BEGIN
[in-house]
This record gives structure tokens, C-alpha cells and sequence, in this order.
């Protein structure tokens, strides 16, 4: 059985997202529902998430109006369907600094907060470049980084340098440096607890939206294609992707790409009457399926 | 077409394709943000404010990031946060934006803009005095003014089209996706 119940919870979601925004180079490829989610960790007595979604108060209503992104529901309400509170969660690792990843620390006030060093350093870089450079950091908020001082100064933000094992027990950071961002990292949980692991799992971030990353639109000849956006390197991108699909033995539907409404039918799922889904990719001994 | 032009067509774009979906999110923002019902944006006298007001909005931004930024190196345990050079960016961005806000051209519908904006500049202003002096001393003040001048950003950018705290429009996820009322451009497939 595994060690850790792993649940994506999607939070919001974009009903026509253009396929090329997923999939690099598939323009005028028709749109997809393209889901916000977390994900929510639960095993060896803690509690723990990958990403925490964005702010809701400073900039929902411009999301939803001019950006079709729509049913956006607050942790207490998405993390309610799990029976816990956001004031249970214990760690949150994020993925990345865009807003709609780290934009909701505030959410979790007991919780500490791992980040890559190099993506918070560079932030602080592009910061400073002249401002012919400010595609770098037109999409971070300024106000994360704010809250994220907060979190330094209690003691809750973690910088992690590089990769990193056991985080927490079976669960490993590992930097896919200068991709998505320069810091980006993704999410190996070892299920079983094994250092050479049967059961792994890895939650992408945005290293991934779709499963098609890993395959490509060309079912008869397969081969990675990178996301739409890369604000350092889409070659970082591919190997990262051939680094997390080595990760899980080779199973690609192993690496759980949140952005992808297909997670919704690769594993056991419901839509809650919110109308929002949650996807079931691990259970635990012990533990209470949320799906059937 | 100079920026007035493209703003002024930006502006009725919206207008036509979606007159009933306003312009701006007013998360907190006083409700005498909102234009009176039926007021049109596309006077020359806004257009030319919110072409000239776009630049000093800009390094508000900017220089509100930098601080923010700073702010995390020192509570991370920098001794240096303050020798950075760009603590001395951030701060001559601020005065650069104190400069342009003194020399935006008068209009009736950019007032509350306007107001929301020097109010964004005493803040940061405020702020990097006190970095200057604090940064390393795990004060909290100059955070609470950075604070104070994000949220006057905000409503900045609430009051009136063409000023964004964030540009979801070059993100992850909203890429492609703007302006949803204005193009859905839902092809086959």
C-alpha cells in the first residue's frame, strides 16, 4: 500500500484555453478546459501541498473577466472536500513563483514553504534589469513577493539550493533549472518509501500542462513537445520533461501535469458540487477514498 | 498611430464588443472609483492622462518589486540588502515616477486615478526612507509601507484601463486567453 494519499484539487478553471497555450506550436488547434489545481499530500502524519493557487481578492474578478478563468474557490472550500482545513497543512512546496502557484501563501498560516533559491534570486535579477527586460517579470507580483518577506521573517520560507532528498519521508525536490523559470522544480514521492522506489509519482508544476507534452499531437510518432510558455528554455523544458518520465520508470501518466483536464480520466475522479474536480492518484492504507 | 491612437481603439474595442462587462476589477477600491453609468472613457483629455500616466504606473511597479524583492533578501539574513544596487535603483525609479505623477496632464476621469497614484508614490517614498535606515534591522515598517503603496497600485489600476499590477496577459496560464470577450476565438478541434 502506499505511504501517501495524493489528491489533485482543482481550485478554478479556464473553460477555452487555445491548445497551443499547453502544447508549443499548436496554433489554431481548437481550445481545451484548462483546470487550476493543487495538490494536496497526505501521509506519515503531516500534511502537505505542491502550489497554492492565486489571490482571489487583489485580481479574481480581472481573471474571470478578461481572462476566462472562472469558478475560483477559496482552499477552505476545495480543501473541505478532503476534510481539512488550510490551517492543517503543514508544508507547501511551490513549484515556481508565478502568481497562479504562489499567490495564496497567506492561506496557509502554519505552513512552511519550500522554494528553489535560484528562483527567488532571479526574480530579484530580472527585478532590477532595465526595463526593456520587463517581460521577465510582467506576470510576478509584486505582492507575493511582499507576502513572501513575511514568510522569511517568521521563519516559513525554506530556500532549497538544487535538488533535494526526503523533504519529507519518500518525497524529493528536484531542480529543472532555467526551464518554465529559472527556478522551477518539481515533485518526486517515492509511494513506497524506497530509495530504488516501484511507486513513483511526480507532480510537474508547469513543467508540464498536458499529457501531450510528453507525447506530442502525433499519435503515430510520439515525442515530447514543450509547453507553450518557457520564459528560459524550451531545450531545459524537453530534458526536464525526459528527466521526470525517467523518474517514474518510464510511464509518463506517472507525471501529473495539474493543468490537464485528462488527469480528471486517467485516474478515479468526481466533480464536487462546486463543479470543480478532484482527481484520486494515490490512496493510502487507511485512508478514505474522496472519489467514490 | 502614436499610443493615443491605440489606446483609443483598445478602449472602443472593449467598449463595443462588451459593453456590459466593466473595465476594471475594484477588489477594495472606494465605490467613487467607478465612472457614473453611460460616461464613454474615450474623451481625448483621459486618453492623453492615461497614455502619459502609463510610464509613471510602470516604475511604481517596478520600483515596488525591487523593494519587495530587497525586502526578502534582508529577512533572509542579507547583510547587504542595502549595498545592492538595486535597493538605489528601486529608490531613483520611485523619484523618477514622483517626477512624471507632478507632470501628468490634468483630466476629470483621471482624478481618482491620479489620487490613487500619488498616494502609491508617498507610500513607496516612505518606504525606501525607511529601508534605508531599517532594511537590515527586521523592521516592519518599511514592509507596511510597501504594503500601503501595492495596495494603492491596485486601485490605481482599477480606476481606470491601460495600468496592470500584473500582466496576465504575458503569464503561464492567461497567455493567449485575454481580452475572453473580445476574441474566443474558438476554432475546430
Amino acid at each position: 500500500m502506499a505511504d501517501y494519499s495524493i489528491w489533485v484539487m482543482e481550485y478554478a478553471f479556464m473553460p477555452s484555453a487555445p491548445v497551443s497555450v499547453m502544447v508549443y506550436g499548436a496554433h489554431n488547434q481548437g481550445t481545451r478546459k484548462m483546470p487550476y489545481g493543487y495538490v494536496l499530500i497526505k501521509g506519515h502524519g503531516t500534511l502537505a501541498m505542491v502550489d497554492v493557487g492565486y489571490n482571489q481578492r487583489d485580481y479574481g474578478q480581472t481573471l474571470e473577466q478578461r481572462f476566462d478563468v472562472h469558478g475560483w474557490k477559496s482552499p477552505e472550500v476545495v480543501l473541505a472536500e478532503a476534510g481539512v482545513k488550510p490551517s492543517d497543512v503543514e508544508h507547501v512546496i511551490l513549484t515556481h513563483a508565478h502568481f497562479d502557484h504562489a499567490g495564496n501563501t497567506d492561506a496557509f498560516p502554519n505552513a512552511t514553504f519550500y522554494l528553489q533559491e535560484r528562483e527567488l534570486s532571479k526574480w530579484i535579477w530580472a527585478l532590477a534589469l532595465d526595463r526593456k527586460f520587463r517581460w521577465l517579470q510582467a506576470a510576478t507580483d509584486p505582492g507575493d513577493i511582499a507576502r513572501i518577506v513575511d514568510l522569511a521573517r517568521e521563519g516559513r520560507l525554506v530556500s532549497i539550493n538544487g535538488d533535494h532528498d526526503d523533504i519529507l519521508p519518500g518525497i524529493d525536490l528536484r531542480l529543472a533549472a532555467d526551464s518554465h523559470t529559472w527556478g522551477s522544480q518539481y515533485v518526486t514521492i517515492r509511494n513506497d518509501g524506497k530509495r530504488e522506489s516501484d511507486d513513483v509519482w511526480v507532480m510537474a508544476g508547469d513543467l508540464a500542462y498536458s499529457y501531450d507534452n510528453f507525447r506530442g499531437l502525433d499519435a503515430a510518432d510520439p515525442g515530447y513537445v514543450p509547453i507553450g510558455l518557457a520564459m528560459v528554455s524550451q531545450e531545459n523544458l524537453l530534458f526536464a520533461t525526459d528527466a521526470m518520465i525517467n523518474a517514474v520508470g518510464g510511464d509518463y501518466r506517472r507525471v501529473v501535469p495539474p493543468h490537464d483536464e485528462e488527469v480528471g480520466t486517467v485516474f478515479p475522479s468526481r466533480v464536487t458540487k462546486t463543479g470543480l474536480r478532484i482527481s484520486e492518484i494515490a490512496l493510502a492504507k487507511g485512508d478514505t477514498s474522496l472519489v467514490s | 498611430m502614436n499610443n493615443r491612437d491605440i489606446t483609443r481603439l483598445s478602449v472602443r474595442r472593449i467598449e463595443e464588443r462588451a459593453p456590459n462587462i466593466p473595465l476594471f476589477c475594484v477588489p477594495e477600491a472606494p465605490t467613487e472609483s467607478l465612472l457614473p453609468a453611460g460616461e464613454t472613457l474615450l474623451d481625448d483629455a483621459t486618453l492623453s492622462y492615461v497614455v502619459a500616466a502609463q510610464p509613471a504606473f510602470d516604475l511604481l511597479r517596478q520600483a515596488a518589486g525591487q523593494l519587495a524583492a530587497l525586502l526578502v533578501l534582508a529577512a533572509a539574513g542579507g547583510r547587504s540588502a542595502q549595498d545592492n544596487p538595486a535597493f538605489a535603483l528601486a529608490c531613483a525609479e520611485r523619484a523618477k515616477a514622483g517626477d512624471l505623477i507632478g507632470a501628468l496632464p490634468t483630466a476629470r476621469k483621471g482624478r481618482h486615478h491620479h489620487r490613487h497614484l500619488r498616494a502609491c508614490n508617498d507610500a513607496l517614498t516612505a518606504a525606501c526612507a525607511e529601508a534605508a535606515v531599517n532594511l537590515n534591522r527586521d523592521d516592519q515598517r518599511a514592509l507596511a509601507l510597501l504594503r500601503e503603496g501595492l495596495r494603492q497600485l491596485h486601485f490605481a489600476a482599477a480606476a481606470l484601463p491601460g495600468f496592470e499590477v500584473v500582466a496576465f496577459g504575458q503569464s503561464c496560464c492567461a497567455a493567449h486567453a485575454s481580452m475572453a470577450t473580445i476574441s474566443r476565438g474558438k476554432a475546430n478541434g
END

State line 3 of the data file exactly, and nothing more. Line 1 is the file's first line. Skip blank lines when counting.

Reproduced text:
């Protein structure tokens, strides 16, 4: 059985997202529902998430109006369907600094907060470049980084340098440096607890939206294609992707790409009457399926 | 077409394709943000404010990031946060934006803009005095003014089209996706 119940919870979601925004180079490829989610960790007595979604108060209503992104529901309400509170969660690792990843620390006030060093350093870089450079950091908020001082100064933000094992027990950071961002990292949980692991799992971030990353639109000849956006390197991108699909033995539907409404039918799922889904990719001994 | 032009067509774009979906999110923002019902944006006298007001909005931004930024190196345990050079960016961005806000051209519908904006500049202003002096001393003040001048950003950018705290429009996820009322451009497939 595994060690850790792993649940994506999607939070919001974009009903026509253009396929090329997923999939690099598939323009005028028709749109997809393209889901916000977390994900929510639960095993060896803690509690723990990958990403925490964005702010809701400073900039929902411009999301939803001019950006079709729509049913956006607050942790207490998405993390309610799990029976816990956001004031249970214990760690949150994020993925990345865009807003709609780290934009909701505030959410979790007991919780500490791992980040890559190099993506918070560079932030602080592009910061400073002249401002012919400010595609770098037109999409971070300024106000994360704010809250994220907060979190330094209690003691809750973690910088992690590089990769990193056991985080927490079976669960490993590992930097896919200068991709998505320069810091980006993704999410190996070892299920079983094994250092050479049967059961792994890895939650992408945005290293991934779709499963098609890993395959490509060309079912008869397969081969990675990178996301739409890369604000350092889409070659970082591919190997990262051939680094997390080595990760899980080779199973690609192993690496759980949140952005992808297909997670919704690769594993056991419901839509809650919110109308929002949650996807079931691990259970635990012990533990209470949320799906059937 | 100079920026007035493209703003002024930006502006009725919206207008036509979606007159009933306003312009701006007013998360907190006083409700005498909102234009009176039926007021049109596309006077020359806004257009030319919110072409000239776009630049000093800009390094508000900017220089509100930098601080923010700073702010995390020192509570991370920098001794240096303050020798950075760009603590001395951030701060001559601020005065650069104190400069342009003194020399935006008068209009009736950019007032509350306007107001929301020097109010964004005493803040940061405020702020990097006190970095200057604090940064390393795990004060909290100059955070609470950075604070104070994000949220006057905000409503900045609430009051009136063409000023964004964030540009979801070059993100992850909203890429492609703007302006949803204005193009859905839902092809086959």